December Update: Pokemon Picross and Nintendo Badge Arcade
Honestly, I’m a fiend for Picross. Picross DS was a major time suck in my life many years ago. I’ve actually considered a lot whether that game was an unhealthy obsession. I would turn on the game expecting to kill maybe ~10-15 minutes solving one or two puzzles, but I would get caught in a loop where after beating a puzzle, I would think to myself “just one more!” Suddenly, entire hours of my afternoon would disappear, and I would wonder how I let the time go. The term “addictive” gameplay is often considered a positive remark toward a game, but sometimes I’m not so sure it should be. After Picross DS, I tried to attack the sequels with a little more moderation. Picross 3D came out when I was busy writing my dissertation, and I went “Nope! Not touching that!” out of fear that it would be too much of a distraction. I have played the first Picross e game released on 3DS, however.
For those unfamiliar with the Picross series, the games are collections of a type of logic puzzle called nonograms. Nonograms are kind of like crosswords or sudoku in that they were originally printed puzzles found in things like newspapers and booklets. The game is played on a square grid where the numbers attached to each column and row are used to deduce which squares of the grid should be filled in by the player. The idea is that, when all the correct square spaces are filled in, they should form a crude picture. There’s something about nonogram puzzles that make them more suited for video game form than its counterparts like sudoku, and that’s something Nintendo realized a long time ago as the Picross series started on Game Boy in 1995.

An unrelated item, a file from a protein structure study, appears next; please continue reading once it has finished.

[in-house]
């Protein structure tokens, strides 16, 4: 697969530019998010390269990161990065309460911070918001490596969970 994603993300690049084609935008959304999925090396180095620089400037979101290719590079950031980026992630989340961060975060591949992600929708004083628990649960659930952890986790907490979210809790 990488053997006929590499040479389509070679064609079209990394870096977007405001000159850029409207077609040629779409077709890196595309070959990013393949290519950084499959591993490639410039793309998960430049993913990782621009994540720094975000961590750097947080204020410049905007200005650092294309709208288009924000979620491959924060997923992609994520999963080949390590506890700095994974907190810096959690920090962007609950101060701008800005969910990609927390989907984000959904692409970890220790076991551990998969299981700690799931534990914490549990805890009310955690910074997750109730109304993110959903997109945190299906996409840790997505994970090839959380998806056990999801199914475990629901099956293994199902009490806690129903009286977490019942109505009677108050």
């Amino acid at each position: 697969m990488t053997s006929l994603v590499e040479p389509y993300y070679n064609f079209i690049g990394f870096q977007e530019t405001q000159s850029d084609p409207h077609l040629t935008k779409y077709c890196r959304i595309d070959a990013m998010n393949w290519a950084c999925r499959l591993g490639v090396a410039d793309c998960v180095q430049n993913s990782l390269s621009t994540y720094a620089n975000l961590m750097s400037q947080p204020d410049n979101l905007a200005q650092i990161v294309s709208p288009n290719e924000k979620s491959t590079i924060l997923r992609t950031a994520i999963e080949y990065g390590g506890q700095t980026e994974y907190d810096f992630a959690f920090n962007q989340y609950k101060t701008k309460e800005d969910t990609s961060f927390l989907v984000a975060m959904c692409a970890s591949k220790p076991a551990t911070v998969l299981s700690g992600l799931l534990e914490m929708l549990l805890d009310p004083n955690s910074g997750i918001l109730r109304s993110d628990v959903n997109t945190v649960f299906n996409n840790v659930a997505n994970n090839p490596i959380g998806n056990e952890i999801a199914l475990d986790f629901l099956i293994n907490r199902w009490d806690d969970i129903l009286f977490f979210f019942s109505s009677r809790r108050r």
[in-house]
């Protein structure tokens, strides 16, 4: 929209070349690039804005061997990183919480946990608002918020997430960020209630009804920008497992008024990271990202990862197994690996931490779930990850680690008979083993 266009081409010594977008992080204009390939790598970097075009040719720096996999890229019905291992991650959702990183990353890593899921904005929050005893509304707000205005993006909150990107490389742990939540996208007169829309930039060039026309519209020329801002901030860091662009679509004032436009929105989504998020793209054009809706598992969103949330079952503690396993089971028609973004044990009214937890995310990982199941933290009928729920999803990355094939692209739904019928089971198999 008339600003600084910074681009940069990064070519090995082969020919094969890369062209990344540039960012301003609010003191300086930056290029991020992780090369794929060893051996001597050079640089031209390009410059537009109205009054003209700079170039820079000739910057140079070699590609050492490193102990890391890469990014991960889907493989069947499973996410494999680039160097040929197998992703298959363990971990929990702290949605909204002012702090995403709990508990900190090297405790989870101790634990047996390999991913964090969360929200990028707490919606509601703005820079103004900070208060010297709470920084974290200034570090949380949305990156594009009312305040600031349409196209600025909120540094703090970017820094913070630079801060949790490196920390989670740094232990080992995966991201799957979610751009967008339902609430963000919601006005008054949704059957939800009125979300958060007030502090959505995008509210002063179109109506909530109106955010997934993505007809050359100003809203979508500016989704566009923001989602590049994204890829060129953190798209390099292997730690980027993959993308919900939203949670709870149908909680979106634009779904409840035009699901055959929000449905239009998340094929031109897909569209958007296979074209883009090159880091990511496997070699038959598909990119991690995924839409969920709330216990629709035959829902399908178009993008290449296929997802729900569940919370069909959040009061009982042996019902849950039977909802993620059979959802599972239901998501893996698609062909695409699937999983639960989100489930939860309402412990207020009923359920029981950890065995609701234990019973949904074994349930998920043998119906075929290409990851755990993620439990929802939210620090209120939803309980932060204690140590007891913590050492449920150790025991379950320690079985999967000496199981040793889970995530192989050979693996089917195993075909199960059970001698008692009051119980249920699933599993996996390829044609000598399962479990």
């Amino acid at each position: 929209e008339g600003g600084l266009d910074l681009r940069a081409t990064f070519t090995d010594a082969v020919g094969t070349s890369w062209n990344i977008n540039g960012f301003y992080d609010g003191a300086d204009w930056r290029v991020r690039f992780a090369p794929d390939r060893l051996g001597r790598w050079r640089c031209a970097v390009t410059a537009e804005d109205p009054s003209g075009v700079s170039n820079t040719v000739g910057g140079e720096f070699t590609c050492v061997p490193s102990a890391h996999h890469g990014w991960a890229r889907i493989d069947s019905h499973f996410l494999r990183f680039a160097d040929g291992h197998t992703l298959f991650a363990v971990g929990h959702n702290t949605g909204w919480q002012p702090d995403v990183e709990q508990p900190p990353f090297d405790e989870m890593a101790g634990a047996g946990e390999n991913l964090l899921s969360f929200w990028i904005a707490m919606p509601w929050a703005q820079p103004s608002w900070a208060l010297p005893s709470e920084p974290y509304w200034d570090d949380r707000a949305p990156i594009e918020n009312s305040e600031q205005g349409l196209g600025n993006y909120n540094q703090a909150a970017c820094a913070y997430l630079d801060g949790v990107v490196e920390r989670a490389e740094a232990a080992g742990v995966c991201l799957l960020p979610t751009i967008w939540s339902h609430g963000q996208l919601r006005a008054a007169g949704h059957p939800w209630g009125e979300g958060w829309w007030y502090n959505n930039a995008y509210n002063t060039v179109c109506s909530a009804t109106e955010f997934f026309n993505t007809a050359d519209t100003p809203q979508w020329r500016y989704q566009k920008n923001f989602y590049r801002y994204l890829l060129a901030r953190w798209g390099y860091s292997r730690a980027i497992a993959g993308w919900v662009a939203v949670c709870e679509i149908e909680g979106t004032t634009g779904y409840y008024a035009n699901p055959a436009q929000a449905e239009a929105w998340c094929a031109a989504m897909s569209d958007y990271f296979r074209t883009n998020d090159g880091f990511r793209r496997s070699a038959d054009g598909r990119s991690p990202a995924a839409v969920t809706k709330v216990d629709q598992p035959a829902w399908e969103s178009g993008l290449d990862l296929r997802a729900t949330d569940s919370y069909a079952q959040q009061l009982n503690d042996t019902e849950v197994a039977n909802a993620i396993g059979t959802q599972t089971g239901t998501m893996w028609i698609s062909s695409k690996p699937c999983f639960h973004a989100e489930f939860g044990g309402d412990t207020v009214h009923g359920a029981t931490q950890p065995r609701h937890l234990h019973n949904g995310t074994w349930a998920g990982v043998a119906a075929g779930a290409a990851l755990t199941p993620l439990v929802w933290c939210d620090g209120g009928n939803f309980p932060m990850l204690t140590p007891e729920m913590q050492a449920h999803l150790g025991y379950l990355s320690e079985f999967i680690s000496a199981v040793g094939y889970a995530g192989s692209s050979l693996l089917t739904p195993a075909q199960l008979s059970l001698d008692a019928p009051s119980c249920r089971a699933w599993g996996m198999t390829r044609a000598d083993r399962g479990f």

Pokemon Picross introduces its own wrinkle into the series. The puzzles form pictures of pokemon monster and upon completion that pokemon becomes a part of the player’s collection. Collected pokemon can then be added to the player’s “party” and can be used to help solve other puzzles with their hint abilities. These abilities include , for instance, revealing the correct squares for a given column or auto correcting a mistake made by the player. As far as I can tell, use of the abilities is entirely optional. Hardcore players who want to tackle the game with pure logic need not use their pokemon. The monsters are differentiated by which ability they can use as well as the number of times the ability can be used during a given puzzle and the length of the subsequent cooldown timer.
This game is advertised by Nintendo as “free to start,” and features an in-game currency called picrites and an energy meter which depletes as squares are filled in so that each time the player fills in a square (correctly or incorrectly) the meter goes down by 1. The meter will slowly recharge over a period of a few hours, meaning that if you run out of energy in the middle of a puzzle, you’re going to have to give up on it. Mercifully, each puzzle says upfront the minimum amount of energy required to reach the solution assuming the player makes no mistakes. Picrites can be spent to refill the meter with no wait or upgrade its length.
Picrites are really how Nintendo intends to make money off the game. The puzzles are divided into stages called “areas,” and after beating the puzzles in a given area, the player must spend a fairly hefty amount of picrites to unlock the next one. The player will receive a few hundred picrites for completing the tutorials, but afterwards earning picrites in-game slows to a trickle. A small amount of picrites can be earned once each puzzle by completing certain special objectives such as solving it within a certain time limit. There’s also a daily challenge that can be completed once per day for a small amount of picrites.